Colleges of the Future Must Go Back to the Future

03/30/2015 12:08 pm ET | Updated May 30, 2015

Much has been written about what colleges of the future will look like. "Erase every preconception you ever had about college learning and step into the future," writes Kate Hilpern in The Independent, as she outlines the elimination of classrooms and lectures, student-tailored degree programs, replacement of tenured professors with learning tutors, and institutions run by businesses. "The Future of College" focuses on the Minerva Project, an entrepreneurial venture that boasts of a stripped-down collegiate experience: "Lectures, gone. Tenure, gone. Gothic architecture, football, ivy crawling up the walls -- gone, gone, gone." The Wall Street Journal predicts colleges of 2023 will focus on professors running courses over digital platforms, eliminating the need for face-to-face interactions.

Futurists predict these and other changes to the current model of higher education--and the demise of many institutions: "In 50 years, if not much sooner, half of the roughly 4,500 colleges and universities now operating in the United States will have ceased to exist."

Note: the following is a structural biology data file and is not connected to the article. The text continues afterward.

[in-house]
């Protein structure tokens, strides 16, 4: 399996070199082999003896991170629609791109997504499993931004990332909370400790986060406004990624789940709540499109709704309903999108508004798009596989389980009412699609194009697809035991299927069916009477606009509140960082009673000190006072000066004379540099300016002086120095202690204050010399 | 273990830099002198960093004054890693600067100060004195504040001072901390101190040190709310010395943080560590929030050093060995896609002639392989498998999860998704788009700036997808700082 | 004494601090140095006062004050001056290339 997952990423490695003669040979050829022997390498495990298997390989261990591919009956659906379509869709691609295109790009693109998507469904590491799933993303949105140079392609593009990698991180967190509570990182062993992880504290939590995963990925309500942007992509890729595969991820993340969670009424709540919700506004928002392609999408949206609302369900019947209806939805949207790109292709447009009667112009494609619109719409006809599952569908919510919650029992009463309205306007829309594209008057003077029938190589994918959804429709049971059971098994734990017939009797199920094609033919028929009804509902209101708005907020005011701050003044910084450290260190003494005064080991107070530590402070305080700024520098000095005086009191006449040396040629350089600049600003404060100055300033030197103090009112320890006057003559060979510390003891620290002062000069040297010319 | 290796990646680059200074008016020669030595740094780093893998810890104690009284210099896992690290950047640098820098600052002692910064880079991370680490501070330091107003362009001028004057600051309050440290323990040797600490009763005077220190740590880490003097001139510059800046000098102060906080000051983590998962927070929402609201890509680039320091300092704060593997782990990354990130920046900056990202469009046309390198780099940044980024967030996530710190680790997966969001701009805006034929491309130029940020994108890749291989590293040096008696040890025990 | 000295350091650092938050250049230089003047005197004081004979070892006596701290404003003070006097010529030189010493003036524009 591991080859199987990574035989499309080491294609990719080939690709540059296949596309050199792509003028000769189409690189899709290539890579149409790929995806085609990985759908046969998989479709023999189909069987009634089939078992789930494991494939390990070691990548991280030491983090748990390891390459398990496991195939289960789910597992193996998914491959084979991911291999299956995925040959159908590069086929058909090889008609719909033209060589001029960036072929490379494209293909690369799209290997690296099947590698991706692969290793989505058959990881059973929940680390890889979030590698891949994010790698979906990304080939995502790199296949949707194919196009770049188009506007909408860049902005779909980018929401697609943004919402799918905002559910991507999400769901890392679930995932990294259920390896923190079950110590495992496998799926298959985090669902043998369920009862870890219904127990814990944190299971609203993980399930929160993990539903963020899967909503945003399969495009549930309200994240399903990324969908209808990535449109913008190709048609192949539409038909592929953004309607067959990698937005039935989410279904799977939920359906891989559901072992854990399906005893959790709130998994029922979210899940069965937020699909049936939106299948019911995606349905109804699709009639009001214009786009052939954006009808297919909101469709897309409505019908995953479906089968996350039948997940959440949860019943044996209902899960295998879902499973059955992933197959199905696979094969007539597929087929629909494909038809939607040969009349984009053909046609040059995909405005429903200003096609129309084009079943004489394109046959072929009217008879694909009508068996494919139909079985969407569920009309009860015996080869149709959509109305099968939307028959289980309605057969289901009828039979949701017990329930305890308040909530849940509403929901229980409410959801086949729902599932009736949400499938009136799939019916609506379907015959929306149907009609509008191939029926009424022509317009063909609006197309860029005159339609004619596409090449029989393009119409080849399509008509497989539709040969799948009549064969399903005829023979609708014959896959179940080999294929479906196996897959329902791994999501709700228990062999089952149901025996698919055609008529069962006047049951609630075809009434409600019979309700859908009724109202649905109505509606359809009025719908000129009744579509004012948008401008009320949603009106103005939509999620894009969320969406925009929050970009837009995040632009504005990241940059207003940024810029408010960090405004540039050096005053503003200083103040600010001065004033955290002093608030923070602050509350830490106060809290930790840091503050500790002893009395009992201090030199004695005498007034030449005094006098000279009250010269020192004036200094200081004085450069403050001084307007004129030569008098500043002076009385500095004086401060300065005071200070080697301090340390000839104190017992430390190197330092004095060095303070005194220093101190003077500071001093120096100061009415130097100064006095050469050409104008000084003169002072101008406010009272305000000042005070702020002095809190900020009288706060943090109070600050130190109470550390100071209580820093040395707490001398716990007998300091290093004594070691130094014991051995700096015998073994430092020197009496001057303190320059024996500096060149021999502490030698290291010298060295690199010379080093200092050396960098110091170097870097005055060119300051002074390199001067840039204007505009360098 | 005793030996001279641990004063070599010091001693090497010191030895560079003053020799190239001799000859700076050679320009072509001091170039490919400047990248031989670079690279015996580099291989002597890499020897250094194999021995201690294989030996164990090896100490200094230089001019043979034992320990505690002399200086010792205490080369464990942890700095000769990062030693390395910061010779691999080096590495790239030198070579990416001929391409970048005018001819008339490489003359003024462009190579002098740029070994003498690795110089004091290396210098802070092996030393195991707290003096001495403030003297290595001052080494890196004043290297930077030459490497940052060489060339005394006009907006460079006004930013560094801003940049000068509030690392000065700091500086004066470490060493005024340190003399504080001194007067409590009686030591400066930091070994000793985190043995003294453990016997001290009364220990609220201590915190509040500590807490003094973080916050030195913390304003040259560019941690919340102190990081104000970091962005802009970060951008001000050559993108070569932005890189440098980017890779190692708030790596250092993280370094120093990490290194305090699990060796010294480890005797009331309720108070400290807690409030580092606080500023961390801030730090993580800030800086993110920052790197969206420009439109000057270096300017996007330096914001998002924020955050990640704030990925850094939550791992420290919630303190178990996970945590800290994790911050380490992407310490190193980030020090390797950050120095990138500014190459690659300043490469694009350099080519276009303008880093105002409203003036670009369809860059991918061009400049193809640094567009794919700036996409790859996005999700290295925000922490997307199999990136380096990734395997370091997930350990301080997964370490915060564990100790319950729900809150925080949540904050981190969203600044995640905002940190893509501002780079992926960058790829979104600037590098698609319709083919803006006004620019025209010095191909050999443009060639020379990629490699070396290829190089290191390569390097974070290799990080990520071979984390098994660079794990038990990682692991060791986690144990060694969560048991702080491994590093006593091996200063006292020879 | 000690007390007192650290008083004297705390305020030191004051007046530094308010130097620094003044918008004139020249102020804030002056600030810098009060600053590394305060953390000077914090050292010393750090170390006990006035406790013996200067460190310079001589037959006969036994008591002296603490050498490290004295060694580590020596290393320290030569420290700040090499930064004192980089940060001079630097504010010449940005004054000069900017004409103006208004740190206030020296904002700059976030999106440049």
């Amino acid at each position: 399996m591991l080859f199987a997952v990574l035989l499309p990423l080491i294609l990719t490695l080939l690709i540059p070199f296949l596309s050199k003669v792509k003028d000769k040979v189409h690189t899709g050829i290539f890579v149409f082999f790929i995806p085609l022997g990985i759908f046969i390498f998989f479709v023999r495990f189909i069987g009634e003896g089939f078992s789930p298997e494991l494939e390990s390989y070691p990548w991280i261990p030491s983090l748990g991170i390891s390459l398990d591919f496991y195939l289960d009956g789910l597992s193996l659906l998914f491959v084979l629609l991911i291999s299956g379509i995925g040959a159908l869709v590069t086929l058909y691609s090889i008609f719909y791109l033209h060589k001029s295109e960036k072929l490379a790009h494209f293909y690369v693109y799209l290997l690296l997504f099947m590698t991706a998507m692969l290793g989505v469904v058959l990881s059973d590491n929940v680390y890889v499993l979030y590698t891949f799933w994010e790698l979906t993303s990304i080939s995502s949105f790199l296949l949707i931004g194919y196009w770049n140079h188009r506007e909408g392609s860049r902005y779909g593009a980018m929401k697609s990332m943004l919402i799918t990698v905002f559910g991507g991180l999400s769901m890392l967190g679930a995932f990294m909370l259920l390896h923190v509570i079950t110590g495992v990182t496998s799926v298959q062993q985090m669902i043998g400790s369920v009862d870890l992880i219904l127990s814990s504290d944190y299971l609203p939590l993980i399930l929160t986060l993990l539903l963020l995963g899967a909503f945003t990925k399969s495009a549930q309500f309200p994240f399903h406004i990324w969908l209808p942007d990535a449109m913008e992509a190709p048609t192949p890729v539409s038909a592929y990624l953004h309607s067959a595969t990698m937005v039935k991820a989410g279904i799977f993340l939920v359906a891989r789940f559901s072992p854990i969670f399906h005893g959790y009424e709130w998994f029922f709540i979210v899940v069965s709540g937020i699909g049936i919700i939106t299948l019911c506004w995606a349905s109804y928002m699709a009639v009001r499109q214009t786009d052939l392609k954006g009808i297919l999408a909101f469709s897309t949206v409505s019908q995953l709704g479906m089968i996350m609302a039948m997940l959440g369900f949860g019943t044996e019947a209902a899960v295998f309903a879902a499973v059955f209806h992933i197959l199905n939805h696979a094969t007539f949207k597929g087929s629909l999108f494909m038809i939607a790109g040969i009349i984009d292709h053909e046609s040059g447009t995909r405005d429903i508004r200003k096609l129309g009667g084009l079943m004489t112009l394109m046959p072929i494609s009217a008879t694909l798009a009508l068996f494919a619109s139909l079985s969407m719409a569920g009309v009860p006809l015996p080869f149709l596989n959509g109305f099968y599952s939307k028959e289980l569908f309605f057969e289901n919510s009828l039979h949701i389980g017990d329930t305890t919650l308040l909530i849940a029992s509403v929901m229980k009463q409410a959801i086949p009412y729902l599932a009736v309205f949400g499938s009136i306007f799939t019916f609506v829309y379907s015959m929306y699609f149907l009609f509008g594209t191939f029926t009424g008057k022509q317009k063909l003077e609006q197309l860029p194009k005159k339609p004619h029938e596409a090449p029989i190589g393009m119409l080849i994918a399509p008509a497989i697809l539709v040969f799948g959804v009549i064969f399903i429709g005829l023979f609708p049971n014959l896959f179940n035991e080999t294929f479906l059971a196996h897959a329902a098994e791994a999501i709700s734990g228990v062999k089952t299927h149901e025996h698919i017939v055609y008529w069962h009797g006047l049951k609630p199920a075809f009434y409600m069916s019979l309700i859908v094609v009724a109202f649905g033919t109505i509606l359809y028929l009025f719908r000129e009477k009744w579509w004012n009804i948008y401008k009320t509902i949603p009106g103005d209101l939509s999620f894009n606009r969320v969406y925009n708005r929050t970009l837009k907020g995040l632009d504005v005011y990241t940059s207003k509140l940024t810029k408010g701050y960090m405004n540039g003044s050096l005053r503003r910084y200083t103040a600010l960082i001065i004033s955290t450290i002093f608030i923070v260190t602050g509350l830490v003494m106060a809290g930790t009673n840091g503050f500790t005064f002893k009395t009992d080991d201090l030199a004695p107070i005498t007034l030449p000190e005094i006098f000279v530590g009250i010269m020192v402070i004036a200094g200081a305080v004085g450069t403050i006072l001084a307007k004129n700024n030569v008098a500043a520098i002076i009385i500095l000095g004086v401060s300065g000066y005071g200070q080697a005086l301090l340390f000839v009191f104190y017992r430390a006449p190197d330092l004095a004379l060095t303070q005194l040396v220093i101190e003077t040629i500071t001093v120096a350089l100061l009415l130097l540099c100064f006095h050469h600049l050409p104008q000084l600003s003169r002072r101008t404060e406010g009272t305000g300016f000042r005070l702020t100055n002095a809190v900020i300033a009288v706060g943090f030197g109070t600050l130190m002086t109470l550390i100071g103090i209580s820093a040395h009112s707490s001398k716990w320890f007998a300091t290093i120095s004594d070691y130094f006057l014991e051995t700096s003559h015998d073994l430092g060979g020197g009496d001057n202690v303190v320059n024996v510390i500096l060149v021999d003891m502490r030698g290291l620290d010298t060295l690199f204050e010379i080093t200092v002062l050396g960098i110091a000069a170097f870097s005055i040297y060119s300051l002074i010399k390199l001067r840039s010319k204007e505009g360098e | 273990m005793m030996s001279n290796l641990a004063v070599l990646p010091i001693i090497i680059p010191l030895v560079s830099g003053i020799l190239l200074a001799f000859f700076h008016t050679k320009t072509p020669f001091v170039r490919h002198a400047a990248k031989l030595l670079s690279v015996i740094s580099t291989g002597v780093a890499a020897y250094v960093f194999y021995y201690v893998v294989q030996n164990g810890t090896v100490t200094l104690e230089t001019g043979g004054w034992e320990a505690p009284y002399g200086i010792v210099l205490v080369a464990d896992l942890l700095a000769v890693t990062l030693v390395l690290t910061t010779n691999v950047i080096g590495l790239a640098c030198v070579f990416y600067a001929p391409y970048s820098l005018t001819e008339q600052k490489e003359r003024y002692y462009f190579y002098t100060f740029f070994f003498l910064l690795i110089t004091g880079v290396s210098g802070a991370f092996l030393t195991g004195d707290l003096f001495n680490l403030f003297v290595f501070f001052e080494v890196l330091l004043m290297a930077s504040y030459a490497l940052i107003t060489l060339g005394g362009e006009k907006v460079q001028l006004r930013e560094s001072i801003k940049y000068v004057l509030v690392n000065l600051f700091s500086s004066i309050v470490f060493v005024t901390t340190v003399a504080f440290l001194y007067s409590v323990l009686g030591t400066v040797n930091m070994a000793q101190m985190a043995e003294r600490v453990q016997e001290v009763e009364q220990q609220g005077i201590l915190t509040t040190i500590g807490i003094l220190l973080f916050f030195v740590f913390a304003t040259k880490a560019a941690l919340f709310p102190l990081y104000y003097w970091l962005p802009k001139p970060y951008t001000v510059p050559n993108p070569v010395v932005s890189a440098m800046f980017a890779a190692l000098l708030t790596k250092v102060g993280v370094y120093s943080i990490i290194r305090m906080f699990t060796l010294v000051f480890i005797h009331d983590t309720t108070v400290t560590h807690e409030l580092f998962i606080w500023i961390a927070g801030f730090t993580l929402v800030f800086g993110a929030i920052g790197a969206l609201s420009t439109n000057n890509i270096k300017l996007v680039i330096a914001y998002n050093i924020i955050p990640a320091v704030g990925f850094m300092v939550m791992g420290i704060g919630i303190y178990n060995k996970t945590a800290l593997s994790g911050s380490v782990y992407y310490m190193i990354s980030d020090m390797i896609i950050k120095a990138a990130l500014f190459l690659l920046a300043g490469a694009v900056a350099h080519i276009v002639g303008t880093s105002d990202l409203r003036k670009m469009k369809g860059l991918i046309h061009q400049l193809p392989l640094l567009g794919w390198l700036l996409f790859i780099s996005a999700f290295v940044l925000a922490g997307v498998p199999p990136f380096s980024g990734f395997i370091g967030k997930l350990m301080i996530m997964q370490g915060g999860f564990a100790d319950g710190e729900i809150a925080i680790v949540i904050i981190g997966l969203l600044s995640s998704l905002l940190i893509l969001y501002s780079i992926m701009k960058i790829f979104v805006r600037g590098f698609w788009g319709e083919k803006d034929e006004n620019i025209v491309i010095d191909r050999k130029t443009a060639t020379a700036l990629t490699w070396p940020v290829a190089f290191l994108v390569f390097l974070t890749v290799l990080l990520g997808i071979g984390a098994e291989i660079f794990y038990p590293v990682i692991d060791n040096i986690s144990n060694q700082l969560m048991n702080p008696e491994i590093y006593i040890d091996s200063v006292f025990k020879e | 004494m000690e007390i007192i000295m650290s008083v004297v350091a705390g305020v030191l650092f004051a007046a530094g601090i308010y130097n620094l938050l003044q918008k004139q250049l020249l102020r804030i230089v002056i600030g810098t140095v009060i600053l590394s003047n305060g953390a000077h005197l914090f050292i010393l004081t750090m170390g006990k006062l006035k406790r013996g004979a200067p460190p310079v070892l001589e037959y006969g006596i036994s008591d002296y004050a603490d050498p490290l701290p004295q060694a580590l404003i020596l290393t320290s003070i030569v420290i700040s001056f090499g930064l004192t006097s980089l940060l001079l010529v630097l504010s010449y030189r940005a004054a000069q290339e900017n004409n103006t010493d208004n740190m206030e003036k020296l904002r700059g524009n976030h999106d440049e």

While I agree that the model of higher education will change in the future, that many institutions will close -- Sweet Briar College is a recent casualty -- and that technology will continue to impact the delivery of knowledge, we need to approach such changes with caution. For example, we should not presume that Generation Z and future net-savvy generations desire expanded use of technology or a depersonalized classroom experience. In fact, a Northeastern University study concludes that Generation Z is "less fixated on technology than might be presumed," and their preference is a traditional undergraduate experience that teaches entrepreneurship and offers hands-on experiences and practical skills.

The future I envision in higher education must go back to the future -- to its original purpose. For centuries, colleges and universities served as the curators of our nation's society. Beginning in the colonial period, formal education was required to create a better, more enlightened society through the development of intellect as well as moral and spiritual character. Holding to the belief that education would shape individual character and, ultimately, the nation's character, Abraham Lincoln wrote in 1832, "I desire to see a time when education, and by its means, morality, sobriety, enterprise and industry, shall become much more general than at present."

I agree with a recent Chronicle of Higher Education article that notes, "Colleges have abandoned their historical role in shaping students' character... what sort of upstanding citizens they should become." I firmly believe that the future of higher education must expand President Lincoln's desire -- for education to enhance and elevate the quality and morality of American society -- to a global platform. We must become the curators not only for our society, but for all people, all cultures, and all communities. To do this, we must: